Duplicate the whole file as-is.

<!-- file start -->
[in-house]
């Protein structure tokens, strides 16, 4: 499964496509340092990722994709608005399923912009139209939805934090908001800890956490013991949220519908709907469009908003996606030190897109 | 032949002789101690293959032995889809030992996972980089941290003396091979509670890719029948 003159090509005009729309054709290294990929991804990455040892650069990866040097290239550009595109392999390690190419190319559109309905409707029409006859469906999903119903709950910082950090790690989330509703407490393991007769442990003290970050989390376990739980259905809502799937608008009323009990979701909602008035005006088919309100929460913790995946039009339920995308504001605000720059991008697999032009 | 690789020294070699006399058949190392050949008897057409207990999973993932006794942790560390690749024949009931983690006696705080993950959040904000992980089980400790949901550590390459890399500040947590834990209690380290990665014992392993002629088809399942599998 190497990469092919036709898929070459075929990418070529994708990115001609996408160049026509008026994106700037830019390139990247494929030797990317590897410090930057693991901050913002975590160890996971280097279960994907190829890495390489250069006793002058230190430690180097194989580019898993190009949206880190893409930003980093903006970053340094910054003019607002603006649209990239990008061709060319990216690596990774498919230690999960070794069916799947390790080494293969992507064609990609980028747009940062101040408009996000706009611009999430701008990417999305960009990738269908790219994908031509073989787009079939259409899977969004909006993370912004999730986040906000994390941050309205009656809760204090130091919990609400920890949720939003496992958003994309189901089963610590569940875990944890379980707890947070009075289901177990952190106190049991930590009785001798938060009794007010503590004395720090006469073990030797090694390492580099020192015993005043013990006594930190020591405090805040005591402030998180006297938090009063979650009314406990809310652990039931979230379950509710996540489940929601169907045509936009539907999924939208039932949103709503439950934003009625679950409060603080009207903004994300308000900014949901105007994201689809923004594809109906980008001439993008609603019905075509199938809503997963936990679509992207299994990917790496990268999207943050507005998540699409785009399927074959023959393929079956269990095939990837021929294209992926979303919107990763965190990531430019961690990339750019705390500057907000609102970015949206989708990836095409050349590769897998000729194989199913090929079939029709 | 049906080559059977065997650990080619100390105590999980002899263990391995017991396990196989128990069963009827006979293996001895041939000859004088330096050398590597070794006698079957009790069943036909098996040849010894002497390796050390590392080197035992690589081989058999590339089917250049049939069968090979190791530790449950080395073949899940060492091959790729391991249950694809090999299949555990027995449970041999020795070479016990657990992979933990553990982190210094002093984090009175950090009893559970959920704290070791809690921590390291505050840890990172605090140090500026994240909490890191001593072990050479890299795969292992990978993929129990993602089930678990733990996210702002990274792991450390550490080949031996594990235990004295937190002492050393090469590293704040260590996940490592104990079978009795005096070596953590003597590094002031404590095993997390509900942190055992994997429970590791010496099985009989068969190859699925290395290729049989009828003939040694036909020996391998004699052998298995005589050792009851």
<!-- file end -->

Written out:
[in-house]
């Protein structure tokens, strides 16, 4: 499964496509340092990722994709608005399923912009139209939805934090908001800890956490013991949220519908709907469009908003996606030190897109 | 032949002789101690293959032995889809030992996972980089941290003396091979509670890719029948 003159090509005009729309054709290294990929991804990455040892650069990866040097290239550009595109392999390690190419190319559109309905409707029409006859469906999903119903709950910082950090790690989330509703407490393991007769442990003290970050989390376990739980259905809502799937608008009323009990979701909602008035005006088919309100929460913790995946039009339920995308504001605000720059991008697999032009 | 690789020294070699006399058949190392050949008897057409207990999973993932006794942790560390690749024949009931983690006696705080993950959040904000992980089980400790949901550590390459890399500040947590834990209690380290990665014992392993002629088809399942599998 190497990469092919036709898929070459075929990418070529994708990115001609996408160049026509008026994106700037830019390139990247494929030797990317590897410090930057693991901050913002975590160890996971280097279960994907190829890495390489250069006793002058230190430690180097194989580019898993190009949206880190893409930003980093903006970053340094910054003019607002603006649209990239990008061709060319990216690596990774498919230690999960070794069916799947390790080494293969992507064609990609980028747009940062101040408009996000706009611009999430701008990417999305960009990738269908790219994908031509073989787009079939259409899977969004909006993370912004999730986040906000994390941050309205009656809760204090130091919990609400920890949720939003496992958003994309189901089963610590569940875990944890379980707890947070009075289901177990952190106190049991930590009785001798938060009794007010503590004395720090006469073990030797090694390492580099020192015993005043013990006594930190020591405090805040005591402030998180006297938090009063979650009314406990809310652990039931979230379950509710996540489940929601169907045509936009539907999924939208039932949103709503439950934003009625679950409060603080009207903004994300308000900014949901105007994201689809923004594809109906980008001439993008609603019905075509199938809503997963936990679509992207299994990917790496990268999207943050507005998540699409785009399927074959023959393929079956269990095939990837021929294209992926979303919107990763965190990531430019961690990339750019705390500057907000609102970015949206989708990836095409050349590769897998000729194989199913090929079939029709 | 049906080559059977065997650990080619100390105590999980002899263990391995017991396990196989128990069963009827006979293996001895041939000859004088330096050398590597070794006698079957009790069943036909098996040849010894002497390796050390590392080197035992690589081989058999590339089917250049049939069968090979190791530790449950080395073949899940060492091959790729391991249950694809090999299949555990027995449970041999020795070479016990657990992979933990553990982190210094002093984090009175950090009893559970959920704290070791809690921590390291505050840890990172605090140090500026994240909490890191001593072990050479890299795969292992990978993929129990993602089930678990733990996210702002990274792991450390550490080949031996594990235990004295937190002492050393090469590293704040260590996940490592104990079978009795005096070596953590003597590094002031404590095993997390509900942190055992994997429970590791010496099985009989068969190859699925290395290729049989009828003939040694036909020996391998004699052998298995005589050792009851």